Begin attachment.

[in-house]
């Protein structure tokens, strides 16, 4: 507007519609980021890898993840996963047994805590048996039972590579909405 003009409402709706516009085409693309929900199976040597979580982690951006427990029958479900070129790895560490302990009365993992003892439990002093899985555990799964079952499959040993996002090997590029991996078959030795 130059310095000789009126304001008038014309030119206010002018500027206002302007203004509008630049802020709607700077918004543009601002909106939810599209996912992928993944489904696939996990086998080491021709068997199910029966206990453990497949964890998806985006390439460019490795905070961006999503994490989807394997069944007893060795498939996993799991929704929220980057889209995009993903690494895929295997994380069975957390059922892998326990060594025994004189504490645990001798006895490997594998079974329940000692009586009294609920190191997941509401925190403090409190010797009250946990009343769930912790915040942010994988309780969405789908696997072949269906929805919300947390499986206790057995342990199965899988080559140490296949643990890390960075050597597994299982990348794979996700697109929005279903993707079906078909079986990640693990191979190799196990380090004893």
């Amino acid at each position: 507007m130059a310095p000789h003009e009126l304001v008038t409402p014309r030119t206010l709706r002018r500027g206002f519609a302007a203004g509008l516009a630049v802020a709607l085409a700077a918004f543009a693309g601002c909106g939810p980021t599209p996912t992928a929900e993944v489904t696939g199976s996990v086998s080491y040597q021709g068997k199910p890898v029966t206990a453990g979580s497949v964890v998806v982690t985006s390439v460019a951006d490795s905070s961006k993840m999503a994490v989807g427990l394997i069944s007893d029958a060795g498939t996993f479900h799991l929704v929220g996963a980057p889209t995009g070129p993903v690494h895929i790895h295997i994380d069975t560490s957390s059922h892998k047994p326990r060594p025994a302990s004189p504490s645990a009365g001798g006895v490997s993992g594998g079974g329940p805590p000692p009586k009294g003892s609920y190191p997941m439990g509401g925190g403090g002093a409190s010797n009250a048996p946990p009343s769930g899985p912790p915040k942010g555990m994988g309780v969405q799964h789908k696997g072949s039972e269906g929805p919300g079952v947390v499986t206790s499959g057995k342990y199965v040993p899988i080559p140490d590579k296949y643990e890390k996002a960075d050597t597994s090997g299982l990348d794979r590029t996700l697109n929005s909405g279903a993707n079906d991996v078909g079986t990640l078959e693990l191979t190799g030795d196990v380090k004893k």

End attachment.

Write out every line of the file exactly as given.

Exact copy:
[in-house]
């Protein structure tokens, strides 16, 4: 507007519609980021890898993840996963047994805590048996039972590579909405 003009409402709706516009085409693309929900199976040597979580982690951006427990029958479900070129790895560490302990009365993992003892439990002093899985555990799964079952499959040993996002090997590029991996078959030795 130059310095000789009126304001008038014309030119206010002018500027206002302007203004509008630049802020709607700077918004543009601002909106939810599209996912992928993944489904696939996990086998080491021709068997199910029966206990453990497949964890998806985006390439460019490795905070961006999503994490989807394997069944007893060795498939996993799991929704929220980057889209995009993903690494895929295997994380069975957390059922892998326990060594025994004189504490645990001798006895490997594998079974329940000692009586009294609920190191997941509401925190403090409190010797009250946990009343769930912790915040942010994988309780969405789908696997072949269906929805919300947390499986206790057995342990199965899988080559140490296949643990890390960075050597597994299982990348794979996700697109929005279903993707079906078909079986990640693990191979190799196990380090004893």
């Amino acid at each position: 507007m130059a310095p000789h003009e009126l304001v008038t409402p014309r030119t206010l709706r002018r500027g206002f519609a302007a203004g509008l516009a630049v802020a709607l085409a700077a918004f543009a693309g601002c909106g939810p980021t599209p996912t992928a929900e993944v489904t696939g199976s996990v086998s080491y040597q021709g068997k199910p890898v029966t206990a453990g979580s497949v964890v998806v982690t985006s390439v460019a951006d490795s905070s961006k993840m999503a994490v989807g427990l394997i069944s007893d029958a060795g498939t996993f479900h799991l929704v929220g996963a980057p889209t995009g070129p993903v690494h895929i790895h295997i994380d069975t560490s957390s059922h892998k047994p326990r060594p025994a302990s004189p504490s645990a009365g001798g006895v490997s993992g594998g079974g329940p805590p000692p009586k009294g003892s609920y190191p997941m439990g509401g925190g403090g002093a409190s010797n009250a048996p946990p009343s769930g899985p912790p915040k942010g555990m994988g309780v969405q799964h789908k696997g072949s039972e269906g929805p919300g079952v947390v499986t206790s499959g057995k342990y199965v040993p899988i080559p140490d590579k296949y643990e890390k996002a960075d050597t597994s090997g299982l990348d794979r590029t996700l697109n929005s909405g279903a993707n079906d991996v078909g079986t990640l078959e693990l191979t190799g030795d196990v380090k004893k």